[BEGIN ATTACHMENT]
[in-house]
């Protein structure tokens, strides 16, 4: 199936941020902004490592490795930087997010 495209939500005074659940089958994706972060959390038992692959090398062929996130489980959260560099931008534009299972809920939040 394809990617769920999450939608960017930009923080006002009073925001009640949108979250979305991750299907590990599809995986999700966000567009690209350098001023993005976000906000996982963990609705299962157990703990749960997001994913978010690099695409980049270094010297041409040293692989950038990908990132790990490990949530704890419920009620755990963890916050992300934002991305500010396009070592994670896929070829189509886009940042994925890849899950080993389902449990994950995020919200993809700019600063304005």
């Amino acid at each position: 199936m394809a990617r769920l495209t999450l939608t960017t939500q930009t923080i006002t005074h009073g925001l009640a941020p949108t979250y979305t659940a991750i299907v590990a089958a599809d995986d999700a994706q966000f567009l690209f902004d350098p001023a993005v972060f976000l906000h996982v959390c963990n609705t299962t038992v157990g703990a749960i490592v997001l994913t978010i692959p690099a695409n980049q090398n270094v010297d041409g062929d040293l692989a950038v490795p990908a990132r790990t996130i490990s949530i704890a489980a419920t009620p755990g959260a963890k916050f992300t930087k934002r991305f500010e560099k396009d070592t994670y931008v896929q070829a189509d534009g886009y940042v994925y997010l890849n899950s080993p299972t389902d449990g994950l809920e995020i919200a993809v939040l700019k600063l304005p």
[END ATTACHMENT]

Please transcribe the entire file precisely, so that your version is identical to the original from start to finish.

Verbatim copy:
[in-house]
């Protein structure tokens, strides 16, 4: 199936941020902004490592490795930087997010 495209939500005074659940089958994706972060959390038992692959090398062929996130489980959260560099931008534009299972809920939040 394809990617769920999450939608960017930009923080006002009073925001009640949108979250979305991750299907590990599809995986999700966000567009690209350098001023993005976000906000996982963990609705299962157990703990749960997001994913978010690099695409980049270094010297041409040293692989950038990908990132790990490990949530704890419920009620755990963890916050992300934002991305500010396009070592994670896929070829189509886009940042994925890849899950080993389902449990994950995020919200993809700019600063304005």
């Amino acid at each position: 199936m394809a990617r769920l495209t999450l939608t960017t939500q930009t923080i006002t005074h009073g925001l009640a941020p949108t979250y979305t659940a991750i299907v590990a089958a599809d995986d999700a994706q966000f567009l690209f902004d350098p001023a993005v972060f976000l906000h996982v959390c963990n609705t299962t038992v157990g703990a749960i490592v997001l994913t978010i692959p690099a695409n980049q090398n270094v010297d041409g062929d040293l692989a950038v490795p990908a990132r790990t996130i490990s949530i704890a489980a419920t009620p755990g959260a963890k916050f992300t930087k934002r991305f500010e560099k396009d070592t994670y931008v896929q070829a189509d534009g886009y940042v994925y997010l890849n899950s080993p299972t389902d449990g994950l809920e995020i919200a993809v939040l700019k600063l304005p």